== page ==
Clisson, a corner of Tuscany in the Pays de la Loire

Clisson is a commune in the Loire-Atlantique department in the Pays de la Loire region in western France.

It is situated at the confluence of the Sèvre Nantaise and the Moine 27 km southeast of Nantes (reachable by rail).

The town and the celebrated family of Clisson (the most famous members are Olivier IV de Clisson and Jeanne de Clisson) take their name from their stronghold. Clisson has its imposing ruins, parts of which date from the thirteenth century. The town and castle, the château de Clisson, were destroyed in 1792 and 1793 during the War in the Vendée.

Afterwards, the sculptor François-Frédéric Lemot bought the castle, and the town was rebuilt in the early part of the 19th century with Tuscany architecture. There are picturesque parks on the banks of the rivers. The Moine is crossed by an old gothic bridge and by a fine modern viaduct.

Clisson’s (short) history

At Clisson were born Olivier V of Clisson, and the last Duke of Brittany, François II, father of Anne of Brittany. In the fourteenth century the « Marches de Bretagne » are the border between Brittany and France. The Clisson covered market reflects the economic dynamism of the time. It is one of the largest and oldest in France.

After the Revolution, Clisson became in the 19th century a landscape inspired by Italy. F-F Lemot sculptor of Napoleon settles in near Clisson he realizes a neoclassical landscape inspired by central Italy. The decoration of tiles and bricks offered by Clisson is  a genuine Italian surprise in western France.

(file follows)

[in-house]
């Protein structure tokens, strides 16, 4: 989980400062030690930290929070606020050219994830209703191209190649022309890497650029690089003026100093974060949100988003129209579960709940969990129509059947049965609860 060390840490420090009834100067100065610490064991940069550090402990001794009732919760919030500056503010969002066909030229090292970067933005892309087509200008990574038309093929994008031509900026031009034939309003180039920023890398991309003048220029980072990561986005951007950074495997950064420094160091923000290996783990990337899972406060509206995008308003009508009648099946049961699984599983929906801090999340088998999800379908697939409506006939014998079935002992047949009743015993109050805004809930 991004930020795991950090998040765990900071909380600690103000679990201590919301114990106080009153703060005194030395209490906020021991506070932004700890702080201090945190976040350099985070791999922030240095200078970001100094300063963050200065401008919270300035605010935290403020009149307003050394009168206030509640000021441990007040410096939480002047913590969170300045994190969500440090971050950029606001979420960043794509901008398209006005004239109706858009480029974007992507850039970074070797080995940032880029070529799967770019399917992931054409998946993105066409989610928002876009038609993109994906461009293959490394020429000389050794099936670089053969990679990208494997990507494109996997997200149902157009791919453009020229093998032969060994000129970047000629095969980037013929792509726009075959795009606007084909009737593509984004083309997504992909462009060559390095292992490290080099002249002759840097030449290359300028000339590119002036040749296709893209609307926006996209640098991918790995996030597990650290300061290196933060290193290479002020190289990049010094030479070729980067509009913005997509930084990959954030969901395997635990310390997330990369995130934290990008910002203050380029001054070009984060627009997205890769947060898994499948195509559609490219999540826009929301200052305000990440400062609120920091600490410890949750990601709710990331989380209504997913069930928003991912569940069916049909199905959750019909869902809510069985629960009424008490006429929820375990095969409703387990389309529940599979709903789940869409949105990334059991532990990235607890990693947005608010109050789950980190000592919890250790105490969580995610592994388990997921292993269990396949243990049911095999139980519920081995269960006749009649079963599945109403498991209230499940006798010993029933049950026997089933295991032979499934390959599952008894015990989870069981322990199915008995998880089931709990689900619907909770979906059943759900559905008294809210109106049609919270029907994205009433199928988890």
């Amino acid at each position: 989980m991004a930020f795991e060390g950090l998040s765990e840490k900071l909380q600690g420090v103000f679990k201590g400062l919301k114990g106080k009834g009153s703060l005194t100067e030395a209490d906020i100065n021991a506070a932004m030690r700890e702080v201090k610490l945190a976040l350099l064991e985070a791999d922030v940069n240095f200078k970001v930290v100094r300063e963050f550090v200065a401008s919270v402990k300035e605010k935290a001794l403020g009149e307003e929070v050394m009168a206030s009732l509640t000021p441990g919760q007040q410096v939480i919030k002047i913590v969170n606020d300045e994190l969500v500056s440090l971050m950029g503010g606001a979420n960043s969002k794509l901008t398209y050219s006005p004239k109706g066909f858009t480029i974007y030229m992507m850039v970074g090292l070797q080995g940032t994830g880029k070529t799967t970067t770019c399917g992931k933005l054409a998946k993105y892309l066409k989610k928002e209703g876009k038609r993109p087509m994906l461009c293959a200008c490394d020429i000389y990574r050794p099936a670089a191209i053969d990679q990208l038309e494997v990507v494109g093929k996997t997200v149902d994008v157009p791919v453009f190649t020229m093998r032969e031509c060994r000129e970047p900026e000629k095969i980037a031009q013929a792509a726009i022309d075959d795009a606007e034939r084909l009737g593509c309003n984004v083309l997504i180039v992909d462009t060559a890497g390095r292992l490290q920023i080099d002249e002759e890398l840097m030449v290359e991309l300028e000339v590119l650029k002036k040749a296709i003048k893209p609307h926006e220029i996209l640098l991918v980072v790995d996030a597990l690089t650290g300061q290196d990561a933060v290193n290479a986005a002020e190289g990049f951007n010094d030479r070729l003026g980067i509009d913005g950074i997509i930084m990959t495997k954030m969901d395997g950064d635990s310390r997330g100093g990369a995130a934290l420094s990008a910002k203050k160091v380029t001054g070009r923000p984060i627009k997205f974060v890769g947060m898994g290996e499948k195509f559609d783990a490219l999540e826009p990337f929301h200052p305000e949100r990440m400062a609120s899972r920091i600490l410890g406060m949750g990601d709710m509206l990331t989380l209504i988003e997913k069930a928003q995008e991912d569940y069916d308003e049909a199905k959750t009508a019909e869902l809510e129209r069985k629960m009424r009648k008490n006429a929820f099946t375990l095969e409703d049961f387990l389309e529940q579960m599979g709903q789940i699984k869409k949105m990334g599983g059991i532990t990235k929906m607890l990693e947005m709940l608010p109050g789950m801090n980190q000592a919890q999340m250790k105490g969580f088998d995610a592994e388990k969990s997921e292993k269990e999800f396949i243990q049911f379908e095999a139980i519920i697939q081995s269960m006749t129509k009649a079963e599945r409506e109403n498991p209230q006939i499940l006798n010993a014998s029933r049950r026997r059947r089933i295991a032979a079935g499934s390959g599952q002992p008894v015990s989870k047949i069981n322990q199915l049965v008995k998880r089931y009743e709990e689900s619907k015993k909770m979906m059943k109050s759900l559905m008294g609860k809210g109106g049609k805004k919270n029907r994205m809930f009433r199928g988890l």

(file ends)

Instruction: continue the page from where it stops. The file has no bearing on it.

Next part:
The Church of Notre Dame de Clisson

It was built in the old Collegiate Church. It was reformed in the nineteenth century in the Italian style. As you can see, its bell tower is a Tuscan style, and a Basilica of Rome inspires its main buildings.

Les Halles de Clisson (Medieval Market)

This is where the Clisson market is held. It has been registered as a historical monument in 1923. According to recent reports, it’s from the 14th Century. But there is little information about this market before the eighteenth century.

What is known is that it was a prosperous place, and the lords of Clisson helped make it prosperous. They charged taxes on the sale of certain goods.

During the Vendée War, the city was burned and almost completely devastated.It is said that the city’s own extinguished the fire of Les Halles to have a refuge within the city. Several restoration works have been done to preserve the elements that give authenticity to this monument.